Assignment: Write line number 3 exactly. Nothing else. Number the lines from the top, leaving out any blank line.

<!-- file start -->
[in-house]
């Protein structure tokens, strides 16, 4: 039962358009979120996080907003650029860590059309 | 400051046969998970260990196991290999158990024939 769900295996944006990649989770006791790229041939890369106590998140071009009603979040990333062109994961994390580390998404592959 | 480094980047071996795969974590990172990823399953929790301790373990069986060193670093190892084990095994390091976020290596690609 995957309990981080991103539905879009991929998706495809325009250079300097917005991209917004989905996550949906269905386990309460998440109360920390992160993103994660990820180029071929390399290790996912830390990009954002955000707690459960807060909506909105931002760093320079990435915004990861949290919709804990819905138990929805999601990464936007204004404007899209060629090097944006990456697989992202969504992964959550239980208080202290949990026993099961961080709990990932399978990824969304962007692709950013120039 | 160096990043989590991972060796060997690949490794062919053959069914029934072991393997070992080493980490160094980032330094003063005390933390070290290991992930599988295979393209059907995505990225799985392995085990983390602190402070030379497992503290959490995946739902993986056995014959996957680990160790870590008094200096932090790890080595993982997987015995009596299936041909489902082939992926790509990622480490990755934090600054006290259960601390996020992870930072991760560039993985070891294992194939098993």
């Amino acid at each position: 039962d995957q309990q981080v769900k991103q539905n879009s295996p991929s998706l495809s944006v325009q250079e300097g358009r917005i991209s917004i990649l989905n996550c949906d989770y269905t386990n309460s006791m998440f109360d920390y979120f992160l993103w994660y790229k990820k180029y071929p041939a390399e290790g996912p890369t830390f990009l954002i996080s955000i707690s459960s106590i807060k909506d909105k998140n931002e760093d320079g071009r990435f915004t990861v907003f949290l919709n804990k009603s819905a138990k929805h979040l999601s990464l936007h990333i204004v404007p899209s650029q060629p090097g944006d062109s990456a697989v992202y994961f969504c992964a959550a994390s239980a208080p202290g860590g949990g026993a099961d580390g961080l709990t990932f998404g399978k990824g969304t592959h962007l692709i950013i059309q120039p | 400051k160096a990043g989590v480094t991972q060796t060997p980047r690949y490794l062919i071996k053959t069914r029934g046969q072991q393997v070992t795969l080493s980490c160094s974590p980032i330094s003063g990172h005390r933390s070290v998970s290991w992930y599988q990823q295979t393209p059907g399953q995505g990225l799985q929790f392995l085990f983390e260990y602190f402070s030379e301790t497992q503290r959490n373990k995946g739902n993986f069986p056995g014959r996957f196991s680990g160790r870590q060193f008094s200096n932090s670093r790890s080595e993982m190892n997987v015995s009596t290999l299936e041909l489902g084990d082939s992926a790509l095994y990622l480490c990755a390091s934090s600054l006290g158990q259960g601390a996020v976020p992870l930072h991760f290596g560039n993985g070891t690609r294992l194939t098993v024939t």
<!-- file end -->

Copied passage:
């Amino acid at each position: 039962d995957q309990q981080v769900k991103q539905n879009s295996p991929s998706l495809s944006v325009q250079e300097g358009r917005i991209s917004i990649l989905n996550c949906d989770y269905t386990n309460s006791m998440f109360d920390y979120f992160l993103w994660y790229k990820k180029y071929p041939a390399e290790g996912p890369t830390f990009l954002i996080s955000i707690s459960s106590i807060k909506d909105k998140n931002e760093d320079g071009r990435f915004t990861v907003f949290l919709n804990k009603s819905a138990k929805h979040l999601s990464l936007h990333i204004v404007p899209s650029q060629p090097g944006d062109s990456a697989v992202y994961f969504c992964a959550a994390s239980a208080p202290g860590g949990g026993a099961d580390g961080l709990t990932f998404g399978k990824g969304t592959h962007l692709i950013i059309q120039p | 400051k160096a990043g989590v480094t991972q060796t060997p980047r690949y490794l062919i071996k053959t069914r029934g046969q072991q393997v070992t795969l080493s980490c160094s974590p980032i330094s003063g990172h005390r933390s070290v998970s290991w992930y599988q990823q295979t393209p059907g399953q995505g990225l799985q929790f392995l085990f983390e260990y602190f402070s030379e301790t497992q503290r959490n373990k995946g739902n993986f069986p056995g014959r996957f196991s680990g160790r870590q060193f008094s200096n932090s670093r790890s080595e993982m190892n997987v015995s009596t290999l299936e041909l489902g084990d082939s992926a790509l095994y990622l480490c990755a390091s934090s600054l006290g158990q259960g601390a996020v976020p992870l930072h991760f290596g560039n993985g070891t690609r294992l194939t098993v024939t």